Rs265,000 crore is a hefty outlay in tough times
One may be tempted to compare the size of the Stimulus outlay to other countries, but that is an odious comparison. The Atma Nirbhar 3.0 outlay itself is Rs265,000cr. One can argue that this includes Rs146,000cr of PLI (production linked incentives), but all these are outlays nevertheless. If you include the latest stimulus, the total government directed stimulus is now close to Rs30 trillion. It is hard to dispute that $400 billion allocation to boost growth in the midst of macroeconomic challenges is a lot of money.
In a way, the government had little choice. Obviously, the rating agencies want the Indian economy to grow rapidly without hurting the fiscal deficit, but that is not how the real world works. The Indian government lives in a real world and from that perspective, this stimulus was called for. It is in this background that the Atma Nirbhar 3.0 must be looked at.
Atma Nirbhar 3.0 – what it entails
|Specific Allocation||Total Outlay (Rs in crore)|
|Prime Minister Awas Yojana (Housing)||18,000|
|COVID Vaccine R&D Grant||900|
|Stimulus for Industry||10,200|
|EXIM Bank support for Exports||3,000|
|Product Linked Incentives (PLI)||146,000|
|Fertilizer Subsidy for farmers||65,000|
|Equity for Infrastructure||6,000|
|Bharat Rozgar Yojana||6,000|
The press conference dwelt at length on the nuances of what had been done in the past but that is well documented. Also, if you look at the way high frequency indicators like IIP, PMI and core sector growth have turned around in recent months; the stimulus is surely doing its job. Here are some key takeaways from Stimulus 3.0.
• The government has provided an additional Rs18,000cr for the housing boost under PMAY. This scheme entails the construction of 1.08cr houses of which nearly 35% have been completed. The additional allocation is considering that this scheme has already provided 545cr man-days of work.
• Ensuring credit to MSME has been a big challenge in tough times. The ECLGS scheme announced in May-20 has been extended till Mar-21. A total of 26 stressed sectors identified by the Kamath Committee have been identified for additional support.
• The PM Garib Kalyan Yojana also gets an additional Rs10,000cr apart from the Rs37,543cr already spent. This was aimed at returning migrant labour at the peak of COVID-19 pandemic. This includes water conservation structures, rural houses, cattle sheds, farm ponds etc.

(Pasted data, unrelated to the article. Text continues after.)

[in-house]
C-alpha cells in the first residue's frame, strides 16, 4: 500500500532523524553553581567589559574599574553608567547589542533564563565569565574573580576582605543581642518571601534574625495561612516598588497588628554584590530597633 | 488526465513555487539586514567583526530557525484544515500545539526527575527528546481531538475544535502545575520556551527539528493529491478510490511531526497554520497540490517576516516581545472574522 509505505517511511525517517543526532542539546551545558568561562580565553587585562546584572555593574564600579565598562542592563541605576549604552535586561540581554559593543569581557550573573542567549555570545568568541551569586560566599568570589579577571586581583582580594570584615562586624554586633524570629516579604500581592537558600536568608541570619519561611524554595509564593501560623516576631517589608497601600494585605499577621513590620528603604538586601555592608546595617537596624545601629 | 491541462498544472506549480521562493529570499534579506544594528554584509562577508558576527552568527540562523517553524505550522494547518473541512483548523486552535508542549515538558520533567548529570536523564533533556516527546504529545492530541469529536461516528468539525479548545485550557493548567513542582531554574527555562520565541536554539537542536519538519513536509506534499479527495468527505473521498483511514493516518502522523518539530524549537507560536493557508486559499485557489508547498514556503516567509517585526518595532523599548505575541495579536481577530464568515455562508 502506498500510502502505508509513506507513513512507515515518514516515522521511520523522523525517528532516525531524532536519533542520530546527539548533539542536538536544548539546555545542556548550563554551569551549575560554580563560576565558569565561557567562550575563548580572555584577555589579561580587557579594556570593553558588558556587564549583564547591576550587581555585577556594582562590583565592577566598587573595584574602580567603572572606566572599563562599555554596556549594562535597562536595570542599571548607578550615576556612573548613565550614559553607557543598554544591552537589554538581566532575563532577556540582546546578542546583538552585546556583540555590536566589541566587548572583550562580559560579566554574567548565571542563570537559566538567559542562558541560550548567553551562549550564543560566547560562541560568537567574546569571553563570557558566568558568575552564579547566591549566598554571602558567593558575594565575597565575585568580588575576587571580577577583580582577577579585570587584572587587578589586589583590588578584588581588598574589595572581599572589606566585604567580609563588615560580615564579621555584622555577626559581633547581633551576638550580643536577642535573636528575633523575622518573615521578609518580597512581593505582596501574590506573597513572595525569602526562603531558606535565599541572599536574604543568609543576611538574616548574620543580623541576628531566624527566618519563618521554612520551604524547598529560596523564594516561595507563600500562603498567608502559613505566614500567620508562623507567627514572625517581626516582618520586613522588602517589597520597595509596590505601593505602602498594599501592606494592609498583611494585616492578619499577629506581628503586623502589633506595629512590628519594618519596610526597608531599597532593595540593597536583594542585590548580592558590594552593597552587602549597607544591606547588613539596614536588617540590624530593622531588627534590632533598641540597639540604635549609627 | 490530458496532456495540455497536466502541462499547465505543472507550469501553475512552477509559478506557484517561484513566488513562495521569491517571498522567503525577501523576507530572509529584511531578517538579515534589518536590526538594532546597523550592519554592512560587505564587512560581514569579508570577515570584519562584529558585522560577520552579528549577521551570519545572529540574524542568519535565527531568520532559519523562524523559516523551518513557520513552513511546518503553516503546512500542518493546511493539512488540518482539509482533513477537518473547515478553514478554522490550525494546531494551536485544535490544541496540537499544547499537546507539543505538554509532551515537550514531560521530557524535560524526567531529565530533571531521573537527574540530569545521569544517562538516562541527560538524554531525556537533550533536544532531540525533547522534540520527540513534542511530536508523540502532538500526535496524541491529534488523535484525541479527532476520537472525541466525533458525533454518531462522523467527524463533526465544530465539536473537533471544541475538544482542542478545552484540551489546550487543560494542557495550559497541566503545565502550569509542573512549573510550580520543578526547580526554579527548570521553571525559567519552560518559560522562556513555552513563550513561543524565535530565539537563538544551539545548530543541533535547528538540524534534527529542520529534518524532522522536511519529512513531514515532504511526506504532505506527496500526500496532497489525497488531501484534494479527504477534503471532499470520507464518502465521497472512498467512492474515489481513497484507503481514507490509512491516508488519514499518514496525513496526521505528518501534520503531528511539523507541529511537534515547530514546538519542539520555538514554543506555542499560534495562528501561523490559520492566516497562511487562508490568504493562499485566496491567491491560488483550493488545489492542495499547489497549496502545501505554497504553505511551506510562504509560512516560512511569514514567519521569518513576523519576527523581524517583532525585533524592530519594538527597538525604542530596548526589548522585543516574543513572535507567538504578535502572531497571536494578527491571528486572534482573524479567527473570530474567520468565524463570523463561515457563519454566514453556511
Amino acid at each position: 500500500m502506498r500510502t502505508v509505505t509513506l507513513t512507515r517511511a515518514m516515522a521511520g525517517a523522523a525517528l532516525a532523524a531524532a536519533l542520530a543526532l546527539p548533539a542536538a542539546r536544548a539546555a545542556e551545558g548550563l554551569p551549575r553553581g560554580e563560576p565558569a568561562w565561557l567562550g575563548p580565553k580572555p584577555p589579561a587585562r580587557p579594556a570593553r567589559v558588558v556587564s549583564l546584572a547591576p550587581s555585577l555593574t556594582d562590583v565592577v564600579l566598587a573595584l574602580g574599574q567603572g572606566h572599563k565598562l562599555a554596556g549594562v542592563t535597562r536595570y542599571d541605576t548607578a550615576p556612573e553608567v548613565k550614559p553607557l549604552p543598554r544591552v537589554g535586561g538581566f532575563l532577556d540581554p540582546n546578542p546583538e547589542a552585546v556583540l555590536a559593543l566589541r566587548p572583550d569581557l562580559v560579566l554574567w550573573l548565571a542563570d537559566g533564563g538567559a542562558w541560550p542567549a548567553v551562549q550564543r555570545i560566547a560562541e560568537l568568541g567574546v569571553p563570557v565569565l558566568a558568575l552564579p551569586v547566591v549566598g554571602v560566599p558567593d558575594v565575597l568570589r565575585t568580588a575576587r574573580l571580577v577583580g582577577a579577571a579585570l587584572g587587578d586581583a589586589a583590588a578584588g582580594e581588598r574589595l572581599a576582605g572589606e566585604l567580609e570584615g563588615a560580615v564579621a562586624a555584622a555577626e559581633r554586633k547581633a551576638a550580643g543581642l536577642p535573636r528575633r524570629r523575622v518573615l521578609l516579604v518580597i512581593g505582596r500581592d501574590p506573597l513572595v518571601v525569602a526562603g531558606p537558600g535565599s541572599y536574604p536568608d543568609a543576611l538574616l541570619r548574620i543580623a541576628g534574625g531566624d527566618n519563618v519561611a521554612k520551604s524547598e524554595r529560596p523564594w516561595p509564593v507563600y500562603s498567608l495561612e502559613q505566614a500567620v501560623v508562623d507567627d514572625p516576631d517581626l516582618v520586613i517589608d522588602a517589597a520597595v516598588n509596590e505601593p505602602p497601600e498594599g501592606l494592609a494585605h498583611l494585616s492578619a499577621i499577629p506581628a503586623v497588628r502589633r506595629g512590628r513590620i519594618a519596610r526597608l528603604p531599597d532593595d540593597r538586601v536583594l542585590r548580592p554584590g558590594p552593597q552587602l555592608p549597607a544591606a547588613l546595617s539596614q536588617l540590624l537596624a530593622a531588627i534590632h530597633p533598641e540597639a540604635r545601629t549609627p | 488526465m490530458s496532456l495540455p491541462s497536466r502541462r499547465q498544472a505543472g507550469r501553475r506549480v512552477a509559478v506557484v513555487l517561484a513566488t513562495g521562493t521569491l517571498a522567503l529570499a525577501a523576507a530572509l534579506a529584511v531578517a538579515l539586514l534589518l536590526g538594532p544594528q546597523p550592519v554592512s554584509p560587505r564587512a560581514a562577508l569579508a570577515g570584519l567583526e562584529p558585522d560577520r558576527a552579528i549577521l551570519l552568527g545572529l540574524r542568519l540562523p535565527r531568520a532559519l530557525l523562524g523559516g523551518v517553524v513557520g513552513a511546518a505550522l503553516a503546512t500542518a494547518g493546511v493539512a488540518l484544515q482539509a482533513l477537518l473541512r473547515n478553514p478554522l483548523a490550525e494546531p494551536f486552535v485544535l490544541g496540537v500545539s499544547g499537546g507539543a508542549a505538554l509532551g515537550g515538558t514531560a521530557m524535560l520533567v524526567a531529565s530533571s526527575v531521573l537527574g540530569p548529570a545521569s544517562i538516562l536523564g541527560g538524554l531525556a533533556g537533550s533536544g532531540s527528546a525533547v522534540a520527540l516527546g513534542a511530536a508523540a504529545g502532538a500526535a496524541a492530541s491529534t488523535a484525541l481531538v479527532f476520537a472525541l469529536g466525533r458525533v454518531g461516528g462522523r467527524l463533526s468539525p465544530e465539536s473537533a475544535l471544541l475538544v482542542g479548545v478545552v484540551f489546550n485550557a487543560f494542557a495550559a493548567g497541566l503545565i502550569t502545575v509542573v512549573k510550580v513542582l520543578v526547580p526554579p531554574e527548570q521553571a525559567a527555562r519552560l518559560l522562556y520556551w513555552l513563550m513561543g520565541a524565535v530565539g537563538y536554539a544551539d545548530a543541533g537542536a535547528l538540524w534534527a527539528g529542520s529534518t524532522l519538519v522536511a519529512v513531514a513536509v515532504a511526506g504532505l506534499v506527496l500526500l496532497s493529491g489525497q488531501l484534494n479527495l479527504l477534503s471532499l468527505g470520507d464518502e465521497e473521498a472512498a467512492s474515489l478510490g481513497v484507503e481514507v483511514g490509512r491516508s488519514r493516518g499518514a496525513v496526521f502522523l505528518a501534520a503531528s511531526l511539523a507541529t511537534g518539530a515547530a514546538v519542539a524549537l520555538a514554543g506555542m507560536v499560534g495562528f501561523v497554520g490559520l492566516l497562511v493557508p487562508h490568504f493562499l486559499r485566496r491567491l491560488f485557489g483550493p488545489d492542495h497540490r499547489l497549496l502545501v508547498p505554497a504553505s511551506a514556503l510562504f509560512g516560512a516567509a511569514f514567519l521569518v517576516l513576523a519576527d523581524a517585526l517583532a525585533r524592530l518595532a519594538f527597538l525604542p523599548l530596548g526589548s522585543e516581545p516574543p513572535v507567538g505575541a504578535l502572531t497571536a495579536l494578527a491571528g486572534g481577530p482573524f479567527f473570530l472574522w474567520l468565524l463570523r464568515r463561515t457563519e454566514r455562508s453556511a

• The government gave shape to the Production Linked Incentive (PLI) scheme. Out of the total outlay of Rs146,000cr, the biggest outlay of Rs40,955cr will go to the electronics industry. Apart from the original list including APIs and medical devices, the government added 10 new categories including cell batteries, textiles, networking products, solar PV modules, LED, specialty steel etc.
• Infrastructure is critical if the outsourcing dream has to be achieved. The outlay includes Rs6,000cr infusion of equity into the NIIF Debt Platform. This will enable the fund to raise up to Rs95,000cr in debt; enough to give an impetus to infra projects. This push to infrastructure will also give an indirect boost to job creation as well as demand for critical inputs like steel, cement and have a multiplier effect.
• The second big allocation after the PLI scheme was the Rs65,000cr allocation to providing fertilizer subsidies to farmers. This scheme is expected to benefit close to 14 crore farmers across India. This also includes a fertilizer cash subsidy of Rs5000 per year per farmer payable in two equal tranches for Kharif and Rabi crops.
• The Rs900cr allocation for COVID vaccine research may not be substantial but it is a good step in that direction. It gives the Department of Biotechnology room to start thinking on those lines. Russia does most research at a fraction of the West’s cost.
Pump priming versus fiscal discipline
According to SBI Research, the current fiscal deficit estimate is already at Rs17.8 trillion. The fiscal allocation of Rs1.50 trillion in Stimulus 3.0 will take the total fiscal deficit for FY21 to Rs19.30 trillion. That translates into fiscal deficit ratio of 10.3% of GDP, considering that the GDP is expected to be lower this year. That is surely not a comfortable position to find the economy in.
For the Indian economy, it's more like a Hobson’s choice. There is no point in any economic debate if growth does not revive and demand does not recover beyond pre-COVID levels. Certainly, Stimulus 3.0 was a tough fiscal choice, but essential nevertheless!